"I had just started my first day at a new job in the warehouse of a packaging company. My job was to move skids of shrink wrapped packaging materials and put them in the storage areas. My trainer showed me all the ins and outs of what the job entailed. He watched me carefully to make sure I was utilizing all of the safety precautions for moving the loads. Once I handled this part of my task successfully he handed me a utility knife and said go to it. It was time to cut all of the shrink wrap and unload the boxes. This was my first time at this type of work as my previous work experience was only in an office setting. The knife in my hand looked like a simple tool so I quickly went about my job. Too quick in fact, because I didn’t realize just how sharp that utility knife was and ended up giving myself a nasty cut to my other hand. The rest of the day was spent in the emergency room instead of on the job. It might have helped if my trainer had given me some safety pointers on the proper use of the utility knife instead of assuming that I was familiar with this hand held tool." - Lisa (Age 27) Warehouse employee
Anyone who works with hand tools will surely tell you that the utility knife is to be treated with respect. It is a small simple tool, but has the ability to create some extremely nasty injuries. They can be cuts or puncture wounds of a serious nature. It has been said that almost 40% of the injuries created from manual workshop tools comes from these types of retractable blade knives.
Originally, utility knives were only available in fixed blade models, but now models where the blade can be retracted and/or the blade can be folded into its casing are available. Utility knives are used in many different types of industries and various activities. They are used in the construction industry, by chefs, in many other types of work places, and are often a home tool that is found in the do-it-yourself tool box. They are small, but mighty, and deserve respect by putting in place the proper safety measures when using and storing them.
Common Causes of Utility Knife Injuries
- For the novice user, the tendency is to draw the knife towards the body instead of directing it away from the body
- The blade is not replaced when it has become dull. This means more pressure is needed when using the dull bladed knife, which increases the risk for injury. For example, if the knife slips due to the added pressure required to cut
- Not using the proper tool for the job at hand. Using the utility knife for cutting more than it can handle is a recipe for a potential disaster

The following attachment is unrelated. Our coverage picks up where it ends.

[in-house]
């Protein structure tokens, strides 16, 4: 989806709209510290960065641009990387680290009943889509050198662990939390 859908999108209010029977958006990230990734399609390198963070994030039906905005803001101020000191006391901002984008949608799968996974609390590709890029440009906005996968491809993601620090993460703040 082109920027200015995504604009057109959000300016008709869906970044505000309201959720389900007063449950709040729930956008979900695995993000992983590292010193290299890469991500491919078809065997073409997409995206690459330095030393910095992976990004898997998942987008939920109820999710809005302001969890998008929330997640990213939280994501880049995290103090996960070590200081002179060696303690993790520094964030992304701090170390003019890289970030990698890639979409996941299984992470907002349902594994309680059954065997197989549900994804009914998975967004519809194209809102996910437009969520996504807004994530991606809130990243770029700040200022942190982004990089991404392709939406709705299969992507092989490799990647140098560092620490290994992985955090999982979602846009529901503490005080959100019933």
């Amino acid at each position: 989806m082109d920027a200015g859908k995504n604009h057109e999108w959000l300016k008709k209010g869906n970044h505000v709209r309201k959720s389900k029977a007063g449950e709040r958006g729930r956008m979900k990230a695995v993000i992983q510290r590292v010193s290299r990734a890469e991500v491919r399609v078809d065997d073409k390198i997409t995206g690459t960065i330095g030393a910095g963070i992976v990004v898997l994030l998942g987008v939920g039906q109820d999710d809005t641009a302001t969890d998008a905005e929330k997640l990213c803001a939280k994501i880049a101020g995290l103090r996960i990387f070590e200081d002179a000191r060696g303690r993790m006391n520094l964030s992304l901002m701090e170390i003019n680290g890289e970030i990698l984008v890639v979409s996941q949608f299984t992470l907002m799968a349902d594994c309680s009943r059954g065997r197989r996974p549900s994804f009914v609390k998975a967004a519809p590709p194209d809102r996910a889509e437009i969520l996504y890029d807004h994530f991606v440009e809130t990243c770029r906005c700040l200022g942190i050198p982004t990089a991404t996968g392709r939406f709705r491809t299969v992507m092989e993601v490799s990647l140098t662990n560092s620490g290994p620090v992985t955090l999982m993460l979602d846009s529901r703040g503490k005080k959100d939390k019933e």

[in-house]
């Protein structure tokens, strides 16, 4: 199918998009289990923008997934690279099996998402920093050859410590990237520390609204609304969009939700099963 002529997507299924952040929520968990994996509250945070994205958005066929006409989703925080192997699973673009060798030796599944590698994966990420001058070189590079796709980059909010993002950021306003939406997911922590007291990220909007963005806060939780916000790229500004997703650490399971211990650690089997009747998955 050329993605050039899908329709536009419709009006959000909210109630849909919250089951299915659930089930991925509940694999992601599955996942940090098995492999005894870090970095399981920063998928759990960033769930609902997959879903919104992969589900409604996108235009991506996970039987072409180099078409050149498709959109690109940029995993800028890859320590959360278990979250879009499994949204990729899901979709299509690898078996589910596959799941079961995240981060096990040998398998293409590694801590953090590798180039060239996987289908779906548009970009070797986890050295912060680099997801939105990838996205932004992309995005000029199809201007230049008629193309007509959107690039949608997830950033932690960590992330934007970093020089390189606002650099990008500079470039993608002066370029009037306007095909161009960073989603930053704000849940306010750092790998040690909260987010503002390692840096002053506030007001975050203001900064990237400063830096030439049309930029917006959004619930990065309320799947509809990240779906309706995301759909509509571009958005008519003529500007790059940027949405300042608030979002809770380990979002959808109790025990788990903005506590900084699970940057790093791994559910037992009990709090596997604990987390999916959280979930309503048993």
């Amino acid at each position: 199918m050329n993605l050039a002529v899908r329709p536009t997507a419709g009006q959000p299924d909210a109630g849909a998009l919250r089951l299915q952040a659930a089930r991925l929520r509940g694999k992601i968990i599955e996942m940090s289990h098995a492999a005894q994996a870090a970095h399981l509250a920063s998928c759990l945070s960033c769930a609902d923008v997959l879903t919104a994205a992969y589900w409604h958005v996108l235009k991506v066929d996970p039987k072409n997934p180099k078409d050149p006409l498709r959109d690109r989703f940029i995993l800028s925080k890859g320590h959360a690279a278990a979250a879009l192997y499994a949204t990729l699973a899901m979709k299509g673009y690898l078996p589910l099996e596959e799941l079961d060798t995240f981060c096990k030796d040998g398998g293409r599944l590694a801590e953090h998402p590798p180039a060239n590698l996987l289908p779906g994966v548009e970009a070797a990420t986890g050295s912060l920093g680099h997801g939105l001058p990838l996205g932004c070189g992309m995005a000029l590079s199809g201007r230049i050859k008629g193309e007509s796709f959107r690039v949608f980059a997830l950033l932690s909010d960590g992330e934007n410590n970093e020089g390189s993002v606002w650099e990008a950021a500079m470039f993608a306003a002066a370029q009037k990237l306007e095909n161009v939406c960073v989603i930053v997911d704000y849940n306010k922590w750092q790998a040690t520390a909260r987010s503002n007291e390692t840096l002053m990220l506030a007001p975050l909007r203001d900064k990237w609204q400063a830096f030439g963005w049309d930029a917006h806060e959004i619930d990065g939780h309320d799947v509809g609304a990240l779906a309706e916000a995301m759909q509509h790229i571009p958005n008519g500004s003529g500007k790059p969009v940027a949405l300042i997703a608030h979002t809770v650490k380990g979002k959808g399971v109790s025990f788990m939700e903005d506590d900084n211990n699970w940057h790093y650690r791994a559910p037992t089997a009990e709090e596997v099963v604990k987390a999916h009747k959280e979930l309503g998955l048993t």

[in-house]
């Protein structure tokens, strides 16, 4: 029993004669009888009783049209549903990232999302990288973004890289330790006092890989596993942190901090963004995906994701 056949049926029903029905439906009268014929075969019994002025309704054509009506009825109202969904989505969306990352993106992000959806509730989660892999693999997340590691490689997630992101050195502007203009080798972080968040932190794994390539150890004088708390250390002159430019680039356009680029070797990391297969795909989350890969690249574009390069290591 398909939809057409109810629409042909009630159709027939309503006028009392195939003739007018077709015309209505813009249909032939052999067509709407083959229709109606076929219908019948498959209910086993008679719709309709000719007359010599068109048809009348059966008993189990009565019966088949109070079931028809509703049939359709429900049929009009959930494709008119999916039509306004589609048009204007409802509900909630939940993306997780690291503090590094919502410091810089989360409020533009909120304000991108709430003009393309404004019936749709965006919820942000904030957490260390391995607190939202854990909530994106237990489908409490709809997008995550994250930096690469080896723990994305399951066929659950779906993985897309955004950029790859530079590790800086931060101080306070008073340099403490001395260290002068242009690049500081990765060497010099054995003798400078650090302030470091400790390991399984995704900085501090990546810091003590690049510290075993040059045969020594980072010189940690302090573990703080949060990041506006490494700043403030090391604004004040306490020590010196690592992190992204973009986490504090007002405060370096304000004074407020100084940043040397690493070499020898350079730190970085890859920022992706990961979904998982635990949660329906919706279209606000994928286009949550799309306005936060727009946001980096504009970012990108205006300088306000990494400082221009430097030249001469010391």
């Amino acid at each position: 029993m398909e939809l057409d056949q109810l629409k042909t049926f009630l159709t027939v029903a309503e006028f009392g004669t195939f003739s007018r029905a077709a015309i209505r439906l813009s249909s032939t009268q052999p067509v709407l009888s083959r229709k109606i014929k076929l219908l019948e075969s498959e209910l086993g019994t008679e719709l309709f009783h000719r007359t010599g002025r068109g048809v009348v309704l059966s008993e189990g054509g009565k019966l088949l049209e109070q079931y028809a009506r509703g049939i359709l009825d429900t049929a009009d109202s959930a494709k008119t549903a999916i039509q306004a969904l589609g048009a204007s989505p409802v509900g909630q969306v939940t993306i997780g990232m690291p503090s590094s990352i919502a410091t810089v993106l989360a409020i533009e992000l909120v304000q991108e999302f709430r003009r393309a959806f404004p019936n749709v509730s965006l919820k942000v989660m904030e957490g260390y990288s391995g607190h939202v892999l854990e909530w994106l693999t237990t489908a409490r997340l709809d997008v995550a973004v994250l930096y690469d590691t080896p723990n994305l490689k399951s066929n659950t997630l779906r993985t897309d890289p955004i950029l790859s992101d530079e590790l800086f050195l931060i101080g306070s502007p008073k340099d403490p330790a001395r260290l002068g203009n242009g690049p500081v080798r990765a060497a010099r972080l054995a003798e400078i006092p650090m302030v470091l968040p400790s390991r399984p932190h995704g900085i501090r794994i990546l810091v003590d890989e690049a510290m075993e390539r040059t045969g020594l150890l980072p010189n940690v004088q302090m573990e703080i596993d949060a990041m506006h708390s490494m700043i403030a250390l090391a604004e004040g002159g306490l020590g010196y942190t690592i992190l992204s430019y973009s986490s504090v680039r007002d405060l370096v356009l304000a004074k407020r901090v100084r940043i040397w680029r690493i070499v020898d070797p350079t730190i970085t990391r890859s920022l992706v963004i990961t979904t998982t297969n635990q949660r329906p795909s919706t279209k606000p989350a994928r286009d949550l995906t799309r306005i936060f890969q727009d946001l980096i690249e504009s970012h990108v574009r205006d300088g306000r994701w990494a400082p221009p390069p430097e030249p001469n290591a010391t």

- Storing the knife with the blade extended, or not in a proper casing. Anyone not seeing the knife can easily be cut
- The utility knife is a tool, and when using any tool of this nature there is a need to wear the proper protective clothing and equipment
- Not checking the knife before using it. The blade could be loose and bounce out of the knife as soon as pressure is applied to it, causing a nasty injury
Utility Knife Accident Prevention
Knowing how to prevent a possible accident with a utility knife ensures that it is being used and handled properly.
- Use the right blades required for the knife. Not only so they will fit and work properly, but will retract the way they are supposed to, which is a built in safety feature
- Use the right utility knife for the job at hand
- Wear safety glasses and the properly rated level 3 sleeved gloves
- When you have to hand the knife to another person do so with the handle to them first
- Keep up to date with the latest utility knives on the market. They are comprised of better technology, and have greater safety features built into them
- Whenever possible use an alternative blade that may be safer. For example, rounded blades, or those with a knife shield surface. However, the cutting job will dictate which type of blade is best used
- Fully inspect the knife prior to use to be sure the blades are locked in properly
- Position yourself for the job so you can make the cut in a safe manner. Be sure you are able to keep your hands back from the cutting area
- Don’t apply excessive pressure to the blade at any time
- Even though changing the blade seems like a simple task, read the instructions that came with the knife to be sure you aren’t missing anything important
- Restrict use of the knife for what it is to be used for. It is not meant for prying
Making sure that you are using the right type of utility knife for the task is going to help keep you safe. Remember, that storing the knife properly is part of the safety needs for these hand held tools. Be sure to dispose of dull or broken blades in a puncture-resistant container.